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An exuberant comic opera set to the music of life.

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DEACON KING KONG

The versatile and accomplished McBride (Five Carat Soul, 2017, etc.) returns with a dark urban farce crowded with misjudged signals, crippling sorrows, and unexpected epiphanies.

It's September 1969, just after Apollo 11 and Woodstock. In a season of such events, it’s just as improbable that in front of 16 witnesses occupying the crowded plaza of a Brooklyn housing project one afternoon, a hobbling, dyspeptic, and boozy old church deacon named Cuffy Jasper "Sportcoat" Lambkin should pull out a .45-caliber Luger pistol and shoot off an ear belonging to the neighborhood’s most dangerous drug dealer. The 19-year-old victim’s name is Deems Clemens, and Sportcoat had coached him to be “the best baseball player the projects had ever seen” before he became “a poison-selling murderous meathead.” Everybody in the project presumes that Sportcoat is now destined to violently join his late wife, Hettie, in the great beyond. But all kinds of seemingly disconnected people keep getting in destiny's way, whether it’s Sportcoat’s friend Pork Sausage or Potts, a world-weary but scrupulous White policeman who’s hoping to find Sportcoat fast enough to protect him from not only Deems’ vengeance, but the malevolent designs of neighborhood kingpin Butch Moon. All their destines are somehow intertwined with those of Thomas “The Elephant” Elefante, a powerful but lonely Mafia don who’s got one eye trained on the chaos set off by the shooting and another on a mysterious quest set in motion by a stranger from his crime-boss father’s past. There are also an assortment of salsa musicians, a gentle Nation of Islam convert named Soup, and even a tribe of voracious red ants that somehow immigrated to the neighborhood from Colombia and hung around for generations, all of which seems like too much stuff for any one book to handle. But as he's already shown in The Good Lord Bird (2013), McBride has a flair for fashioning comedy whose buoyant outrageousness barely conceals both a steely command of big and small narrative elements and a river-deep supply of humane intelligence.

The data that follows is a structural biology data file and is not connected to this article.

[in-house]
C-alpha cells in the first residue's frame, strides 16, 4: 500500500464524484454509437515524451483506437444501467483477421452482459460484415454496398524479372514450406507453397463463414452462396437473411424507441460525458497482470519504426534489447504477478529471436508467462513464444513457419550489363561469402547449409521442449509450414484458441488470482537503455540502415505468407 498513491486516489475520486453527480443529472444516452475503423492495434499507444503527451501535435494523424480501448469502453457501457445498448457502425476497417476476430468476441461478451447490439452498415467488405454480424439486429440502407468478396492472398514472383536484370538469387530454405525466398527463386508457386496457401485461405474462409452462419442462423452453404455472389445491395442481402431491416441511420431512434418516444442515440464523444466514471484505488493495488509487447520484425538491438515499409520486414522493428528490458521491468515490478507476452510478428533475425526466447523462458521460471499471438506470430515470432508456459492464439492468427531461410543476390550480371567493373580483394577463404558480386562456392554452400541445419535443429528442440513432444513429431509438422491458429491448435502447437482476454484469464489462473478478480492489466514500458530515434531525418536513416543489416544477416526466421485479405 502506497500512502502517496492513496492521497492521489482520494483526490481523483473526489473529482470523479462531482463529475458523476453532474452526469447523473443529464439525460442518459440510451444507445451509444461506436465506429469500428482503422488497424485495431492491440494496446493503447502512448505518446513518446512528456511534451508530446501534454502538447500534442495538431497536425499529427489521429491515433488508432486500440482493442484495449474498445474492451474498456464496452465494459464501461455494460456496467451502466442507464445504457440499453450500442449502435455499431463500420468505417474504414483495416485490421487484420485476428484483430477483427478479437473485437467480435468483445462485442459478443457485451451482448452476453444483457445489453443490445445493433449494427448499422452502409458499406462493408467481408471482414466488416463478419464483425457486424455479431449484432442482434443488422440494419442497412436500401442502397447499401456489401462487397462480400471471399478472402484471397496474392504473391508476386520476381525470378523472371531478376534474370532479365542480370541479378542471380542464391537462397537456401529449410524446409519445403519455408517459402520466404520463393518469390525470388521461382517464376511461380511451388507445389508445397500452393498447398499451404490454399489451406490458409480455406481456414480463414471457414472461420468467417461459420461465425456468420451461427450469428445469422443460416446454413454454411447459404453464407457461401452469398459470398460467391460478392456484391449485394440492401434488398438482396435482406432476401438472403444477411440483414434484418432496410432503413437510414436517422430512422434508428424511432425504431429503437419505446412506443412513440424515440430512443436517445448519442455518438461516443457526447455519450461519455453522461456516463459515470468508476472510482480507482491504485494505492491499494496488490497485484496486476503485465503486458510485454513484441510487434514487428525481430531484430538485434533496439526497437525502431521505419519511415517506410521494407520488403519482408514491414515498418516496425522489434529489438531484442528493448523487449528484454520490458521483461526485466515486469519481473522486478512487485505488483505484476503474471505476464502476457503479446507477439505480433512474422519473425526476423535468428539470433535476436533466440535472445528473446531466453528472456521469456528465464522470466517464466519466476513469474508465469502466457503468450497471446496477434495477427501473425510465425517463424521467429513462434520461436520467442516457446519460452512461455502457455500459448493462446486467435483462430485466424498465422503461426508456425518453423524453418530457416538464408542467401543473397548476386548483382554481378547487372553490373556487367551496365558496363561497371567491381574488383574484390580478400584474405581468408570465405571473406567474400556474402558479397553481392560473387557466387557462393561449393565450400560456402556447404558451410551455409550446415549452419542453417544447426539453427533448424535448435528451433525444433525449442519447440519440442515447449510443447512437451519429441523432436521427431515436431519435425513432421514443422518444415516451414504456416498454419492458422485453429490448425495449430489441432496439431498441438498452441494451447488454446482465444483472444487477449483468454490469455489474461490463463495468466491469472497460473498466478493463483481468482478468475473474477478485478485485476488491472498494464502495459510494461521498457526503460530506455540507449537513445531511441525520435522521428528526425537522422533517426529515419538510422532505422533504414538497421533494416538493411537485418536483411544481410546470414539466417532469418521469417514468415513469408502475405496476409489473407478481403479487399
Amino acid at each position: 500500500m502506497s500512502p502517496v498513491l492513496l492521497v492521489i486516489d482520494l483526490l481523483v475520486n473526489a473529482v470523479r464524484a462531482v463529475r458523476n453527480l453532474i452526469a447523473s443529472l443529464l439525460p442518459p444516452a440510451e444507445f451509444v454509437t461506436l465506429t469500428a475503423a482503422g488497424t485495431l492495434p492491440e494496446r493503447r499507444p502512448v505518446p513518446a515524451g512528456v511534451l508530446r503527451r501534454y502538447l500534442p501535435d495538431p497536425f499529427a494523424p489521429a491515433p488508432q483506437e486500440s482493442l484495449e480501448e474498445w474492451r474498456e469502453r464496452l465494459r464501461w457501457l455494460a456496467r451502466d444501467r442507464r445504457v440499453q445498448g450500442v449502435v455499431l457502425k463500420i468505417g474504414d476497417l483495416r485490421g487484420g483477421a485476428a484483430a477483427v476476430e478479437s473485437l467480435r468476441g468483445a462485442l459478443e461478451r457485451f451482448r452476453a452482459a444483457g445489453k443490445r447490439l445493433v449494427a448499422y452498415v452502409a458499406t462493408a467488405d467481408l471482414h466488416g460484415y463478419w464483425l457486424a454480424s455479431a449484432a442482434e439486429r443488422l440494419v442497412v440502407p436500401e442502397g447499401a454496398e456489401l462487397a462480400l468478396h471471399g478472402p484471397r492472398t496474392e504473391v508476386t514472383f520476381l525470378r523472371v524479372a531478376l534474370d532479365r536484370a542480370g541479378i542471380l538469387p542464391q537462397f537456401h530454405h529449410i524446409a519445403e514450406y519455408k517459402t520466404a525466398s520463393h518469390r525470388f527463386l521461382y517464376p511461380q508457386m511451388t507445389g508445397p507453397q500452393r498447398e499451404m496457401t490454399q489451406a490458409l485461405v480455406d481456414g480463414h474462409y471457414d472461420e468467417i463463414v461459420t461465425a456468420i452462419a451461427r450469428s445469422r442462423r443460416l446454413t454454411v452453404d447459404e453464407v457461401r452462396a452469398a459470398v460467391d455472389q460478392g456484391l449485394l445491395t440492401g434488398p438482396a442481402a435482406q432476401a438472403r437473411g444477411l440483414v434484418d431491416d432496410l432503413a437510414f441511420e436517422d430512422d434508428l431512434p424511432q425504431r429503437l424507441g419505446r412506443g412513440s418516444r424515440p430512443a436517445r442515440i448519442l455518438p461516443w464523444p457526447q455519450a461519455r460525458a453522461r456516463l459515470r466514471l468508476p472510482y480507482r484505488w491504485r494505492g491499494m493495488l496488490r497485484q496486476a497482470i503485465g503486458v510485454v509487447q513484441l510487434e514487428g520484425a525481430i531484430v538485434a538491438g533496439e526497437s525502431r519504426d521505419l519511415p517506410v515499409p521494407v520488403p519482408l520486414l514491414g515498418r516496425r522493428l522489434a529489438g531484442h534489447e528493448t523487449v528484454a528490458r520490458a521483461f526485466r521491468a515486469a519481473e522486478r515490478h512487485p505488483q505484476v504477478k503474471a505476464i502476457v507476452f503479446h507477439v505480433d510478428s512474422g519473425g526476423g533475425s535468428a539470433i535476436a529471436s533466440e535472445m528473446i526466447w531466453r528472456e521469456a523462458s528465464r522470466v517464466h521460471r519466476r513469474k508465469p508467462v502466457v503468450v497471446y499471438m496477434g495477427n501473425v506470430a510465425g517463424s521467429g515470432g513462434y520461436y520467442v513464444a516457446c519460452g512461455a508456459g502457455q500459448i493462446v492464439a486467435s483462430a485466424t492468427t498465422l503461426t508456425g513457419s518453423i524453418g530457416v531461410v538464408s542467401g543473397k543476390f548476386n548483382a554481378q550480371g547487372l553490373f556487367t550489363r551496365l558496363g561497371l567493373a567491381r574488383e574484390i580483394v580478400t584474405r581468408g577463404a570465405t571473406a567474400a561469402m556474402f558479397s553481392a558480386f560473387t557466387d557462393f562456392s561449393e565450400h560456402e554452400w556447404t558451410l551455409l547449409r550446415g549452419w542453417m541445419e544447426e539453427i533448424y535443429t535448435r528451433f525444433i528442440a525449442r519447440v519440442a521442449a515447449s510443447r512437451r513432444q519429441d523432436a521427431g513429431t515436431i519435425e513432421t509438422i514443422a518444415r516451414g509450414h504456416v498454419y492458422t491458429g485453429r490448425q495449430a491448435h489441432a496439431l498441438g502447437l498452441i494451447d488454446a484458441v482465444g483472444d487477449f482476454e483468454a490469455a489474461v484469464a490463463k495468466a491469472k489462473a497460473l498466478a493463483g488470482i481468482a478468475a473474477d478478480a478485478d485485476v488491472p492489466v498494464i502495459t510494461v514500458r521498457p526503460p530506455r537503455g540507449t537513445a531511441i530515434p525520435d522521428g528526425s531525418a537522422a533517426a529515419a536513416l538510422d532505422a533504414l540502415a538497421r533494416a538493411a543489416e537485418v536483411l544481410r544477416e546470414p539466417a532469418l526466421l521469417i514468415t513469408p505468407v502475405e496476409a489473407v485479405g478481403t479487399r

An exuberant comic opera set to the music of life.

Pub Date: March 3, 2020

ISBN: 978-0-7352-1672-3

Page Count: 384

Publisher: Riverhead